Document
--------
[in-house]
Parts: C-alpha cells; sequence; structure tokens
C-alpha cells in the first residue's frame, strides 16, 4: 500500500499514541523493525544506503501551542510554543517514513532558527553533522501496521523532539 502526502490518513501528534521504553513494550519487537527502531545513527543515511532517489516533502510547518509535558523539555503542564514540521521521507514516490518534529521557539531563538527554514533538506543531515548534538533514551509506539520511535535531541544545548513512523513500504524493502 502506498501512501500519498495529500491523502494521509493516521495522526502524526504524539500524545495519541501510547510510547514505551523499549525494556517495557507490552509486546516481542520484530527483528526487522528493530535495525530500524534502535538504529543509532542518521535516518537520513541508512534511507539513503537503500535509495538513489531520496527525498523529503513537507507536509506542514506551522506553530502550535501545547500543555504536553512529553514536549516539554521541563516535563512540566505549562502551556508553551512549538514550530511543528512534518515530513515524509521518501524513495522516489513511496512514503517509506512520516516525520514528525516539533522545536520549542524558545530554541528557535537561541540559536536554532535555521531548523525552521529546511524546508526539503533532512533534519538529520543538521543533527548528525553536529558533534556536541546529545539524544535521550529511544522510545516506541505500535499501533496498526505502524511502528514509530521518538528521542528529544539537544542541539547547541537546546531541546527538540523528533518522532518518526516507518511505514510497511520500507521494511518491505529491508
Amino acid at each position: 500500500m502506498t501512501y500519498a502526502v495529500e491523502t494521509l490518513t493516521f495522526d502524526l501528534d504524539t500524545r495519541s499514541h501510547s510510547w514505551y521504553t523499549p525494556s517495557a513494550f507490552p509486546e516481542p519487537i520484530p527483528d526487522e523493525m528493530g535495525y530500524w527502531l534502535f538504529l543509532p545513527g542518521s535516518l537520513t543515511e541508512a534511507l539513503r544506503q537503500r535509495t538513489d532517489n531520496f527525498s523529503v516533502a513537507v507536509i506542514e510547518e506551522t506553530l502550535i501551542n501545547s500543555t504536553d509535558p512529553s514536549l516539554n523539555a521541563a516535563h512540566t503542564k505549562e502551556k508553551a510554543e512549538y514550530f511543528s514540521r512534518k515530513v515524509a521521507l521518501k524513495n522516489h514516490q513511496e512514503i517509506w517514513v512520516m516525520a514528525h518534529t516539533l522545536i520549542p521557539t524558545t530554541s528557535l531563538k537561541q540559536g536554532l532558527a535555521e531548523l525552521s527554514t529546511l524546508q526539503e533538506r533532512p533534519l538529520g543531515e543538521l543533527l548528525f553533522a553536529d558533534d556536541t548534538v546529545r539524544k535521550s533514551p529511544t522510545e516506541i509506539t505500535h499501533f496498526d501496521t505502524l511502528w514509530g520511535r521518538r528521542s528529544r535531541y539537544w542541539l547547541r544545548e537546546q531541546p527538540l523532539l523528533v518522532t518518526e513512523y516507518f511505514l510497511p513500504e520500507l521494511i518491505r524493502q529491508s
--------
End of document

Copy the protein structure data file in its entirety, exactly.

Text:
[in-house]
Parts: C-alpha cells; sequence; structure tokens
C-alpha cells in the first residue's frame, strides 16, 4: 500500500499514541523493525544506503501551542510554543517514513532558527553533522501496521523532539 502526502490518513501528534521504553513494550519487537527502531545513527543515511532517489516533502510547518509535558523539555503542564514540521521521507514516490518534529521557539531563538527554514533538506543531515548534538533514551509506539520511535535531541544545548513512523513500504524493502 502506498501512501500519498495529500491523502494521509493516521495522526502524526504524539500524545495519541501510547510510547514505551523499549525494556517495557507490552509486546516481542520484530527483528526487522528493530535495525530500524534502535538504529543509532542518521535516518537520513541508512534511507539513503537503500535509495538513489531520496527525498523529503513537507507536509506542514506551522506553530502550535501545547500543555504536553512529553514536549516539554521541563516535563512540566505549562502551556508553551512549538514550530511543528512534518515530513515524509521518501524513495522516489513511496512514503517509506512520516516525520514528525516539533522545536520549542524558545530554541528557535537561541540559536536554532535555521531548523525552521529546511524546508526539503533532512533534519538529520543538521543533527548528525553536529558533534556536541546529545539524544535521550529511544522510545516506541505500535499501533496498526505502524511502528514509530521518538528521542528529544539537544542541539547547541537546546531541546527538540523528533518522532518518526516507518511505514510497511520500507521494511518491505529491508
Amino acid at each position: 500500500m502506498t501512501y500519498a502526502v495529500e491523502t494521509l490518513t493516521f495522526d502524526l501528534d504524539t500524545r495519541s499514541h501510547s510510547w514505551y521504553t523499549p525494556s517495557a513494550f507490552p509486546e516481542p519487537i520484530p527483528d526487522e523493525m528493530g535495525y530500524w527502531l534502535f538504529l543509532p545513527g542518521s535516518l537520513t543515511e541508512a534511507l539513503r544506503q537503500r535509495t538513489d532517489n531520496f527525498s523529503v516533502a513537507v507536509i506542514e510547518e506551522t506553530l502550535i501551542n501545547s500543555t504536553d509535558p512529553s514536549l516539554n523539555a521541563a516535563h512540566t503542564k505549562e502551556k508553551a510554543e512549538y514550530f511543528s514540521r512534518k515530513v515524509a521521507l521518501k524513495n522516489h514516490q513511496e512514503i517509506w517514513v512520516m516525520a514528525h518534529t516539533l522545536i520549542p521557539t524558545t530554541s528557535l531563538k537561541q540559536g536554532l532558527a535555521e531548523l525552521s527554514t529546511l524546508q526539503e533538506r533532512p533534519l538529520g543531515e543538521l543533527l548528525f553533522a553536529d558533534d556536541t548534538v546529545r539524544k535521550s533514551p529511544t522510545e516506541i509506539t505500535h499501533f496498526d501496521t505502524l511502528w514509530g520511535r521518538r528521542s528529544r535531541y539537544w542541539l547547541r544545548e537546546q531541546p527538540l523532539l523528533v518522532t518518526e513512523y516507518f511505514l510497511p513500504e520500507l521494511i518491505r524493502q529491508s